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The “Creative Mindset” – Part 1

One of the key characteristics of the creative personality is boredom.

Creatives simply grow tired of current trends faster than the typical consumer. And they likely work harder than the typical consumer to stay on the cutting edge of that question-“Yes, but what is next?”

It never ceases to amaze me how many people suddenly realize their interest in a specific look, color, or pattern- after years of hard work in the industry to make that trend “stick.” (Remember that Cerulean Sweater scene in Devil Wears Prada?) It is no accident every baby nursery in the U.S. is currently painted in Grey and Yellow/Turquoise Chevron.

The real curiosity is that every mother thinks they have landed on this look entirely of their own creative ingenuity. (More on this later)

Obviously, there are trends to art and fashion just as there are in current tech.

This is the key- Understanding where the Creatives are heading gives you a major advantage in scouting out the appropriate gear, before the rush begins. This was the case several years ago with the adaptation of Nikon/Canon, and then Leica lenses to the EPIC, and other camera systems. (Several lenses I had purchased for under 200 now sell for 3-5x that on Ebay.)

A good example of this type of trend? Anamorphic lenses.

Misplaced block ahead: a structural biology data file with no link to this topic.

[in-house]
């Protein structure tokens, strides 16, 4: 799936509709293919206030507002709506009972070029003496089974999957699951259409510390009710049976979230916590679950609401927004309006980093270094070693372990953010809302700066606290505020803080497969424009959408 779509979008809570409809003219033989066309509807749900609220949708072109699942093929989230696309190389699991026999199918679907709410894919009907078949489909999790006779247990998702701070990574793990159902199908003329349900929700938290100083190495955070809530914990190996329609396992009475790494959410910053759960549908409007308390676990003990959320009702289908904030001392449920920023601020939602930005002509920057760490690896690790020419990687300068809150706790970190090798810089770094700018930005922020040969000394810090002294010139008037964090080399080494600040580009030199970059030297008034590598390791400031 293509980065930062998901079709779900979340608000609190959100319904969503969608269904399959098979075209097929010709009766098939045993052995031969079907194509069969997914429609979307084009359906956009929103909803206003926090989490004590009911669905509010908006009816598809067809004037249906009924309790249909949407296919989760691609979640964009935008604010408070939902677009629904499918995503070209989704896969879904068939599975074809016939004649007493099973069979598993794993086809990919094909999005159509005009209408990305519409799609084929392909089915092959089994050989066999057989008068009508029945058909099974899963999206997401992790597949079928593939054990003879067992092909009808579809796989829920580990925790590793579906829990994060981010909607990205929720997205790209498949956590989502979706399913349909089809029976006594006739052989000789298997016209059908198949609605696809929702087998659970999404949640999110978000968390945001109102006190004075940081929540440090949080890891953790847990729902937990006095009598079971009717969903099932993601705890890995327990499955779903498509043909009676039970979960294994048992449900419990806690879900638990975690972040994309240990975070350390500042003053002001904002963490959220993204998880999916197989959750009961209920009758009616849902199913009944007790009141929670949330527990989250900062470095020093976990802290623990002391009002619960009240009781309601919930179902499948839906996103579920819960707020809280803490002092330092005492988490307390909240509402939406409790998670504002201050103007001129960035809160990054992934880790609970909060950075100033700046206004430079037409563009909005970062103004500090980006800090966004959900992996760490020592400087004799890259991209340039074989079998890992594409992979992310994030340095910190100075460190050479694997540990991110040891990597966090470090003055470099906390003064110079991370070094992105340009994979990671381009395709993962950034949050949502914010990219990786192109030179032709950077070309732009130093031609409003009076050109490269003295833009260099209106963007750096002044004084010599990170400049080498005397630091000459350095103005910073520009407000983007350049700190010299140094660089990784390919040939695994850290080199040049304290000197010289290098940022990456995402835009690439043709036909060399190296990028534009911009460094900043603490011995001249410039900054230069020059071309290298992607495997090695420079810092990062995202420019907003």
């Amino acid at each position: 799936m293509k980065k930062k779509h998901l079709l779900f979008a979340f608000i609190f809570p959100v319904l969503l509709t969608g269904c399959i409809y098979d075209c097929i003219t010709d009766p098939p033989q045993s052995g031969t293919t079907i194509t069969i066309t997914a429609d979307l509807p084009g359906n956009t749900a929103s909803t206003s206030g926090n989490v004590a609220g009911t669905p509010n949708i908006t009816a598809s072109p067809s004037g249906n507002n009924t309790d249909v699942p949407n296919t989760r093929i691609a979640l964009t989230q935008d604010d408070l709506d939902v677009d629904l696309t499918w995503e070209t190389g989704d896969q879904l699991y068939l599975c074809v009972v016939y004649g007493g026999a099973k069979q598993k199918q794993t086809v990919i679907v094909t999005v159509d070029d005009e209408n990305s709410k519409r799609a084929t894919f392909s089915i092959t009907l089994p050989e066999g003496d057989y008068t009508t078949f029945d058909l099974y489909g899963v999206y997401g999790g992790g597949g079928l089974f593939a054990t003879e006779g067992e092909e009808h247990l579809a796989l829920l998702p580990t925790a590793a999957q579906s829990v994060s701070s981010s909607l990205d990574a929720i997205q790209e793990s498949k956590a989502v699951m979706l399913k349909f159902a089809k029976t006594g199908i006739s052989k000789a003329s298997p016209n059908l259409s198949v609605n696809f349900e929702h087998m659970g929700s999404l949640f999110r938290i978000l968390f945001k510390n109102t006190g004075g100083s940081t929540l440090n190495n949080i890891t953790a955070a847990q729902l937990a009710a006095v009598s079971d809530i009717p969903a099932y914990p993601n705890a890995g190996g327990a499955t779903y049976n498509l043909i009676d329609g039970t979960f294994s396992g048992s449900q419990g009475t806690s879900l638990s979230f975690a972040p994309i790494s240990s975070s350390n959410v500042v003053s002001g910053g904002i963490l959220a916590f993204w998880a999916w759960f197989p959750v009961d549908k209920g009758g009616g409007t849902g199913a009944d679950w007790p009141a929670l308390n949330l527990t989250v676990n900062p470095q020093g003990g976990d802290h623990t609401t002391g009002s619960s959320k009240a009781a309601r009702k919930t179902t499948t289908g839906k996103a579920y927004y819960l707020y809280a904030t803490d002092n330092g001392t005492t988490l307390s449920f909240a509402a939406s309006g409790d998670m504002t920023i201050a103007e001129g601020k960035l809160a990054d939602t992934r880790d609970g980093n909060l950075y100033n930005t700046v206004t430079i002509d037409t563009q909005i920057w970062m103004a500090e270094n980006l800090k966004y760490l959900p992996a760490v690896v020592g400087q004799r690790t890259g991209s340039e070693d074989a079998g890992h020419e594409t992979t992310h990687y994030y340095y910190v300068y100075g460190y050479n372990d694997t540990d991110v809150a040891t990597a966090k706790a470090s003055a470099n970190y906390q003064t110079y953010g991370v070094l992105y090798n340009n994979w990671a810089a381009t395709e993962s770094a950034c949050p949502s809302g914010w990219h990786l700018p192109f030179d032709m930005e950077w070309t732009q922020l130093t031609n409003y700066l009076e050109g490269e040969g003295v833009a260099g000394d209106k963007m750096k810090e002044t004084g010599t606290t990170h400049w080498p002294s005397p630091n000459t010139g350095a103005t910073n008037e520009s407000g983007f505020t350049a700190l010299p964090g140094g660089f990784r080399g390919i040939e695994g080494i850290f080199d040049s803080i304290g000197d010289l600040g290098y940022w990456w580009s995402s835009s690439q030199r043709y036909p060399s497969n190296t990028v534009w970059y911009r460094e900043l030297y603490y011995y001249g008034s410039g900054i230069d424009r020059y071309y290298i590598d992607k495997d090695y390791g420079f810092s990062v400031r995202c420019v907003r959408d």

J.J. Abrams gets a LOT of flak about his lens flares.  And just look at that production quality:)

But he started a trend. One that was visibly different than any other Director/Producer, and one that built Bad Robot into a major player in Hollywood- eventually leading to his placement on Star Trek, and now Star Wars.

Studio Executives saw something “different” in his films, and likely could not put their finger on what made his stuff look so unique. Now- everyone knows, and is has almost become a joke. Flares are mimicked everywhere. And to the creative, that equals boredom.

Fortunately, trends in film also move somewhat slowly. This is especially the case as the Development/Production cycle for a film may take a year or two.

Here are a few more recent trends worth mentioning:

1. Teal/Orange.

The “strongest” visual color contrast pairing available on film, the dynamic look lent itself primarily to action films- and the trend was so overplayed it became visually nauseating, at least in my estimation. See Tron, Iron Man, Transformers. (and more examples) Fortunately, it may also be close to played out in 2015.


2. Tilt/Shift Photography.


Though more commonly used in photography, the technique certainly gained prominence with the ability to adapt Nikon/Canon lenses to digital cinema cameras. The significant change to the depth of field caused such a drastic visual difference, it was jarring, but also quickly became a sort of Youtube novelty. And a little bit does go a LONG way.

See it used (correctly) in Social Network’s Boating Scene:


3. POV shooting. GoPro has made it’s mark.

As headache inducing as they may be on a large screen; 1st person video games, handheld “Prosumer” cameras, and the extreme sports world have all done their part in ingraining this singularly unique perspective of the world into our consciousness. (I will cover much more on DRONES later.)

Action shots are more intense, immediate, and personal, even if at the sacrifice of picture quality and resolution. And GoPro is always hard at work making significant advances in higher resolution cameras for this type of application.

I cannot say enough about the standard of quality and price point for such a compact camera: 4K 30 FPS, WIRELESS Audio/Video output and camera control, stereo onboard mics) Great stuff from such a small camera.